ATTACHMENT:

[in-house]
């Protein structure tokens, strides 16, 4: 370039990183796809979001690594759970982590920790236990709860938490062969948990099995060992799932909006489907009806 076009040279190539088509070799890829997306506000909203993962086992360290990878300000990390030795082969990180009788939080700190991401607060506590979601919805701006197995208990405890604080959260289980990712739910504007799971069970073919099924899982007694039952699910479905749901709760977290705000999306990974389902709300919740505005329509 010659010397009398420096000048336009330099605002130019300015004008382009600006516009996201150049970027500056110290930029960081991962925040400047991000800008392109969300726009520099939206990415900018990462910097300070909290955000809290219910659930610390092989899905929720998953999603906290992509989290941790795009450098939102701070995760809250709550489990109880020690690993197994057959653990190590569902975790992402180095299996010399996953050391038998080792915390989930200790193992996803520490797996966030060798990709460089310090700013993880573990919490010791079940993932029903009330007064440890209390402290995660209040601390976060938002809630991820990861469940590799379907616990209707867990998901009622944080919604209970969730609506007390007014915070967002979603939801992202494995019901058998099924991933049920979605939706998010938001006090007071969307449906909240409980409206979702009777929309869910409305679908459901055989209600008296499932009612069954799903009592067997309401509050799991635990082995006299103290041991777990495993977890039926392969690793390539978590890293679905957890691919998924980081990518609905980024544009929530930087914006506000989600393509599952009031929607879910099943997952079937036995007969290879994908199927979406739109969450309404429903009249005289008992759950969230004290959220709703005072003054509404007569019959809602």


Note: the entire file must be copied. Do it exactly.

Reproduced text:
[in-house]
């Protein structure tokens, strides 16, 4: 370039990183796809979001690594759970982590920790236990709860938490062969948990099995060992799932909006489907009806 076009040279190539088509070799890829997306506000909203993962086992360290990878300000990390030795082969990180009788939080700190991401607060506590979601919805701006197995208990405890604080959260289980990712739910504007799971069970073919099924899982007694039952699910479905749901709760977290705000999306990974389902709300919740505005329509 010659010397009398420096000048336009330099605002130019300015004008382009600006516009996201150049970027500056110290930029960081991962925040400047991000800008392109969300726009520099939206990415900018990462910097300070909290955000809290219910659930610390092989899905929720998953999603906290992509989290941790795009450098939102701070995760809250709550489990109880020690690993197994057959653990190590569902975790992402180095299996010399996953050391038998080792915390989930200790193992996803520490797996966030060798990709460089310090700013993880573990919490010791079940993932029903009330007064440890209390402290995660209040601390976060938002809630991820990861469940590799379907616990209707867990998901009622944080919604209970969730609506007390007014915070967002979603939801992202494995019901058998099924991933049920979605939706998010938001006090007071969307449906909240409980409206979702009777929309869910409305679908459901055989209600008296499932009612069954799903009592067997309401509050799991635990082995006299103290041991777990495993977890039926392969690793390539978590890293679905957890691919998924980081990518609905980024544009929530930087914006506000989600393509599952009031929607879910099943997952079937036995007969290879994908199927979406739109969450309404429903009249005289008992759950969230004290959220709703005072003054509404007569019959809602």